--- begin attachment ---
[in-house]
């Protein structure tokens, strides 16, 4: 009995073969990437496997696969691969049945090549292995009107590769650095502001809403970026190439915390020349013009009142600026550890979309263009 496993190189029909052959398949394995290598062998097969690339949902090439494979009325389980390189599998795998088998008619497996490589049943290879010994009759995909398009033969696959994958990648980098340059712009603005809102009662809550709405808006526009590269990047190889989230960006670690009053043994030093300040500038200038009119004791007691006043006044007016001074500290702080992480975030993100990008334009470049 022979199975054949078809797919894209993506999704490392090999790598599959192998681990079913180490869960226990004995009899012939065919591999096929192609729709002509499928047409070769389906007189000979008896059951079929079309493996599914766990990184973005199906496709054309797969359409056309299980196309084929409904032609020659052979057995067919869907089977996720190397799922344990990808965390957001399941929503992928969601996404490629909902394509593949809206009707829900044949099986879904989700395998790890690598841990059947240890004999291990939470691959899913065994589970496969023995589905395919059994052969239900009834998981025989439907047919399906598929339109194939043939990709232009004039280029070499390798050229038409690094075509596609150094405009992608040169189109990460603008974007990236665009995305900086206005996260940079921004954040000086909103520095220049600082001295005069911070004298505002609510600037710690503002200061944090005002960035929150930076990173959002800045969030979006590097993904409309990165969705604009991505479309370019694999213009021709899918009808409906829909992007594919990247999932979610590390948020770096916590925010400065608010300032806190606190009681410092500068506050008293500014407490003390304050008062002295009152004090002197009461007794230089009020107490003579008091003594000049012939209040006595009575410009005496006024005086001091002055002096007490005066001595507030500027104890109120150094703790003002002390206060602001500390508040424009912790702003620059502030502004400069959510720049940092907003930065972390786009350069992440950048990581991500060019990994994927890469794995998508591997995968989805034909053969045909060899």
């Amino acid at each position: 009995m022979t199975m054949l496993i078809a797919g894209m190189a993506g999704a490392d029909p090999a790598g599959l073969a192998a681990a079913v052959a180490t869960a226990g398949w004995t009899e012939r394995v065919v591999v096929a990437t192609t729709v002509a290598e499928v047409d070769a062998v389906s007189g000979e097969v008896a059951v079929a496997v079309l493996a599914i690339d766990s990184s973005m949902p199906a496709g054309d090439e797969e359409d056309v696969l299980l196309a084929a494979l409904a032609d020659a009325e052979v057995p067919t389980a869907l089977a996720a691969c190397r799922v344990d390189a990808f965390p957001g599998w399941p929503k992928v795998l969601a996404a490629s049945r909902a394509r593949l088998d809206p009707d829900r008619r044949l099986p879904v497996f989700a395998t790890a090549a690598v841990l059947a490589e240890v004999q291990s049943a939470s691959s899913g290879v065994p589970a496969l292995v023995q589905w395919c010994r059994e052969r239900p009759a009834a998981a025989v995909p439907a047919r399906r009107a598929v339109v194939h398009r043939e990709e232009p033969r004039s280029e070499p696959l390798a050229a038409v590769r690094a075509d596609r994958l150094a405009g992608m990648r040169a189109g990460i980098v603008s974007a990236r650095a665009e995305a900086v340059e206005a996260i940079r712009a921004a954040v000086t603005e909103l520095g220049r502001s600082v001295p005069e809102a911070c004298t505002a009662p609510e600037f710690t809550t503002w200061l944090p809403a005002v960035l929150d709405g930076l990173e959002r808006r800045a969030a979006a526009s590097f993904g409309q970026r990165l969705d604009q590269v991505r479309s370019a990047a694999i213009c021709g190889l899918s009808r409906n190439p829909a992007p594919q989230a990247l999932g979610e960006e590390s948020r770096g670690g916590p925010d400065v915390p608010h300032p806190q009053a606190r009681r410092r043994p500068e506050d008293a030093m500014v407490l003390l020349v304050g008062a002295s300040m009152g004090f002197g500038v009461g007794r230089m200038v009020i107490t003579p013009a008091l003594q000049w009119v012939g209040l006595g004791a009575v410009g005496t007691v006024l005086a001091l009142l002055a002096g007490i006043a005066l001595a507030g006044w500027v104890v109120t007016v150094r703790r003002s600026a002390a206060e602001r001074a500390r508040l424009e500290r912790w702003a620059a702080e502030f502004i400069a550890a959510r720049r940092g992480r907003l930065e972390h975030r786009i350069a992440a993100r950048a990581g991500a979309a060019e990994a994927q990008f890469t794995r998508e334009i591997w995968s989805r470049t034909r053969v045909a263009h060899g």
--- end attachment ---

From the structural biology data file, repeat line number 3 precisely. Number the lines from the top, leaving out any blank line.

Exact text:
């Amino acid at each position: 009995m022979t199975m054949l496993i078809a797919g894209m190189a993506g999704a490392d029909p090999a790598g599959l073969a192998a681990a079913v052959a180490t869960a226990g398949w004995t009899e012939r394995v065919v591999v096929a990437t192609t729709v002509a290598e499928v047409d070769a062998v389906s007189g000979e097969v008896a059951v079929a496997v079309l493996a599914i690339d766990s990184s973005m949902p199906a496709g054309d090439e797969e359409d056309v696969l299980l196309a084929a494979l409904a032609d020659a009325e052979v057995p067919t389980a869907l089977a996720a691969c190397r799922v344990d390189a990808f965390p957001g599998w399941p929503k992928v795998l969601a996404a490629s049945r909902a394509r593949l088998d809206p009707d829900r008619r044949l099986p879904v497996f989700a395998t790890a090549a690598v841990l059947a490589e240890v004999q291990s049943a939470s691959s899913g290879v065994p589970a496969l292995v023995q589905w395919c010994r059994e052969r239900p009759a009834a998981a025989v995909p439907a047919r399906r009107a598929v339109v194939h398009r043939e990709e232009p033969r004039s280029e070499p696959l390798a050229a038409v590769r690094a075509d596609r994958l150094a405009g992608m990648r040169a189109g990460i980098v603008s974007a990236r650095a665009e995305a900086v340059e206005a996260i940079r712009a921004a954040v000086t603005e909103l520095g220049r502001s600082v001295p005069e809102a911070c004298t505002a009662p609510e600037f710690t809550t503002w200061l944090p809403a005002v960035l929150d709405g930076l990173e959002r808006r800045a969030a979006a526009s590097f993904g409309q970026r990165l969705d604009q590269v991505r479309s370019a990047a694999i213009c021709g190889l899918s009808r409906n190439p829909a992007p594919q989230a990247l999932g979610e960006e590390s948020r770096g670690g916590p925010d400065v915390p608010h300032p806190q009053a606190r009681r410092r043994p500068e506050d008293a030093m500014v407490l003390l020349v304050g008062a002295s300040m009152g004090f002197g500038v009461g007794r230089m200038v009020i107490t003579p013009a008091l003594q000049w009119v012939g209040l006595g004791a009575v410009g005496t007691v006024l005086a001091l009142l002055a002096g007490i006043a005066l001595a507030g006044w500027v104890v109120t007016v150094r703790r003002s600026a002390a206060e602001r001074a500390r508040l424009e500290r912790w702003a620059a702080e502030f502004i400069a550890a959510r720049r940092g992480r907003l930065e972390h975030r786009i350069a992440a993100r950048a990581g991500a979309a060019e990994a994927q990008f890469t794995r998508e334009i591997w995968s989805r470049t034909r053969v045909a263009h060899g």